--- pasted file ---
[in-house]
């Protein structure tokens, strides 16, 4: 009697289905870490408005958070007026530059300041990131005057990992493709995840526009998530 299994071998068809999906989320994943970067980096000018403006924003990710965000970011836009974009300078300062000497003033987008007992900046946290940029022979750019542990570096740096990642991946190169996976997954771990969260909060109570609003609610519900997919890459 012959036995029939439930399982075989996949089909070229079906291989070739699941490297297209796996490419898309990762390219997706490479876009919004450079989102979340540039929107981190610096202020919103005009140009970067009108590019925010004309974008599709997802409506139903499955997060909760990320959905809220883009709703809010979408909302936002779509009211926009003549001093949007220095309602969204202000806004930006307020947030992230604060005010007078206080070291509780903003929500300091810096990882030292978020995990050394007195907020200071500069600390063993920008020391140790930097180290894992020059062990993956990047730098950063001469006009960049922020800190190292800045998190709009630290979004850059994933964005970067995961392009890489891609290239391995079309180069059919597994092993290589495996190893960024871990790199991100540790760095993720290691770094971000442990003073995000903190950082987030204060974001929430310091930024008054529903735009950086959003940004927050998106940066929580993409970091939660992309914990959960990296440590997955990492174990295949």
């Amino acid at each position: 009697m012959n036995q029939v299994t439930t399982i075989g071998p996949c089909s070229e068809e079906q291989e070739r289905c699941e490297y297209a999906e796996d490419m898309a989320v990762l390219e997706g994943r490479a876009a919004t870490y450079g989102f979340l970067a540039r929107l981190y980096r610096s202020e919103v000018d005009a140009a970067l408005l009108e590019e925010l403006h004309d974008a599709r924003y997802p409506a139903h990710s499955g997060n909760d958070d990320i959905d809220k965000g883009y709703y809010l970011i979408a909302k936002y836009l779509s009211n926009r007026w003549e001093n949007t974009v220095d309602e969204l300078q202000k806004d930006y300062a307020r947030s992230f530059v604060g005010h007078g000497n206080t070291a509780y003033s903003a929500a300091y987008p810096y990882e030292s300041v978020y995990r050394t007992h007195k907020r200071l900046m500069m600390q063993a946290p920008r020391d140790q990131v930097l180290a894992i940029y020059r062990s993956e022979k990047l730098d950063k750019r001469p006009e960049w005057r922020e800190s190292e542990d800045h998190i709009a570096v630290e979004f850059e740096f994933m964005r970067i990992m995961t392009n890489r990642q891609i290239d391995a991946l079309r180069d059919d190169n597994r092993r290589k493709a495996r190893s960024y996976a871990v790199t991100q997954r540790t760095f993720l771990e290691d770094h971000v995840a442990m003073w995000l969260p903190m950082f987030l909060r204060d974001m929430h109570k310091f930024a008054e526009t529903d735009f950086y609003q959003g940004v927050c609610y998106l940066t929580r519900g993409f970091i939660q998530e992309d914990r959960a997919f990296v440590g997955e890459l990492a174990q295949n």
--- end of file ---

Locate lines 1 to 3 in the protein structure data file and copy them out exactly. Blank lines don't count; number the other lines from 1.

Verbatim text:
[in-house]
């Protein structure tokens, strides 16, 4: 009697289905870490408005958070007026530059300041990131005057990992493709995840526009998530 299994071998068809999906989320994943970067980096000018403006924003990710965000970011836009974009300078300062000497003033987008007992900046946290940029022979750019542990570096740096990642991946190169996976997954771990969260909060109570609003609610519900997919890459 012959036995029939439930399982075989996949089909070229079906291989070739699941490297297209796996490419898309990762390219997706490479876009919004450079989102979340540039929107981190610096202020919103005009140009970067009108590019925010004309974008599709997802409506139903499955997060909760990320959905809220883009709703809010979408909302936002779509009211926009003549001093949007220095309602969204202000806004930006307020947030992230604060005010007078206080070291509780903003929500300091810096990882030292978020995990050394007195907020200071500069600390063993920008020391140790930097180290894992020059062990993956990047730098950063001469006009960049922020800190190292800045998190709009630290979004850059994933964005970067995961392009890489891609290239391995079309180069059919597994092993290589495996190893960024871990790199991100540790760095993720290691770094971000442990003073995000903190950082987030204060974001929430310091930024008054529903735009950086959003940004927050998106940066929580993409970091939660992309914990959960990296440590997955990492174990295949």
């Amino acid at each position: 009697m012959n036995q029939v299994t439930t399982i075989g071998p996949c089909s070229e068809e079906q291989e070739r289905c699941e490297y297209a999906e796996d490419m898309a989320v990762l390219e997706g994943r490479a876009a919004t870490y450079g989102f979340l970067a540039r929107l981190y980096r610096s202020e919103v000018d005009a140009a970067l408005l009108e590019e925010l403006h004309d974008a599709r924003y997802p409506a139903h990710s499955g997060n909760d958070d990320i959905d809220k965000g883009y709703y809010l970011i979408a909302k936002y836009l779509s009211n926009r007026w003549e001093n949007t974009v220095d309602e969204l300078q202000k806004d930006y300062a307020r947030s992230f530059v604060g005010h007078g000497n206080t070291a509780y003033s903003a929500a300091y987008p810096y990882e030292s300041v978020y995990r050394t007992h007195k907020r200071l900046m500069m600390q063993a946290p920008r020391d140790q990131v930097l180290a894992i940029y020059r062990s993956e022979k990047l730098d950063k750019r001469p006009e960049w005057r922020e800190s190292e542990d800045h998190i709009a570096v630290e979004f850059e740096f994933m964005r970067i990992m995961t392009n890489r990642q891609i290239d391995a991946l079309r180069d059919d190169n597994r092993r290589k493709a495996r190893s960024y996976a871990v790199t991100q997954r540790t760095f993720l771990e290691d770094h971000v995840a442990m003073w995000l969260p903190m950082f987030l909060r204060d974001m929430h109570k310091f930024a008054e526009t529903d735009f950086y609003q959003g940004v927050c609610y998106l940066t929580r519900g993409f970091i939660q998530e992309d914990r959960a997919f990296v440590g997955e890459l990492a174990q295949n």